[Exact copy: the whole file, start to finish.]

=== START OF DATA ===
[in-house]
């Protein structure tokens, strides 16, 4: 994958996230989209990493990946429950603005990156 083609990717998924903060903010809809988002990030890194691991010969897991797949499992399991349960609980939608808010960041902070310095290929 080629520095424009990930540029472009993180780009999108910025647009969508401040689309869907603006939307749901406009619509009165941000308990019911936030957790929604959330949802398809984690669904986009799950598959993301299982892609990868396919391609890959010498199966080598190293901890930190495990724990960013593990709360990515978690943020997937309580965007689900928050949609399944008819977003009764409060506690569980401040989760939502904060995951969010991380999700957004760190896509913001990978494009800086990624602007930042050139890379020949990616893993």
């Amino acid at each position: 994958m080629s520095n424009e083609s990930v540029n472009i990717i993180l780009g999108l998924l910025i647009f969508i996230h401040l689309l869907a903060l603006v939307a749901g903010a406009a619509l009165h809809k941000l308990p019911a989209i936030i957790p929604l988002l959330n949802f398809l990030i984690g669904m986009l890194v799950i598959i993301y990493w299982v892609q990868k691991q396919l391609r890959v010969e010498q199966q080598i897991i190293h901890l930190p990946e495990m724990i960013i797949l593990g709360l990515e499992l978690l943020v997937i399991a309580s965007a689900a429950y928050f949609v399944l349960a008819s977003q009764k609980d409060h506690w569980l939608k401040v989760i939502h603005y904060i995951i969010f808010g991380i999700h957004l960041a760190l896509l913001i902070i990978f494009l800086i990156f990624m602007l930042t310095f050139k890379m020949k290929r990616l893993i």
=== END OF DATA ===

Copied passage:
[in-house]
């Protein structure tokens, strides 16, 4: 994958996230989209990493990946429950603005990156 083609990717998924903060903010809809988002990030890194691991010969897991797949499992399991349960609980939608808010960041902070310095290929 080629520095424009990930540029472009993180780009999108910025647009969508401040689309869907603006939307749901406009619509009165941000308990019911936030957790929604959330949802398809984690669904986009799950598959993301299982892609990868396919391609890959010498199966080598190293901890930190495990724990960013593990709360990515978690943020997937309580965007689900928050949609399944008819977003009764409060506690569980401040989760939502904060995951969010991380999700957004760190896509913001990978494009800086990624602007930042050139890379020949990616893993």
């Amino acid at each position: 994958m080629s520095n424009e083609s990930v540029n472009i990717i993180l780009g999108l998924l910025i647009f969508i996230h401040l689309l869907a903060l603006v939307a749901g903010a406009a619509l009165h809809k941000l308990p019911a989209i936030i957790p929604l988002l959330n949802f398809l990030i984690g669904m986009l890194v799950i598959i993301y990493w299982v892609q990868k691991q396919l391609r890959v010969e010498q199966q080598i897991i190293h901890l930190p990946e495990m724990i960013i797949l593990g709360l990515e499992l978690l943020v997937i399991a309580s965007a689900a429950y928050f949609v399944l349960a008819s977003q009764k609980d409060h506690w569980l939608k401040v989760i939502h603005y904060i995951i969010f808010g991380i999700h957004l960041a760190l896509l913001i902070i990978f494009l800086i990156f990624m602007l930042t310095f050139k890379m020949k290929r990616l893993i």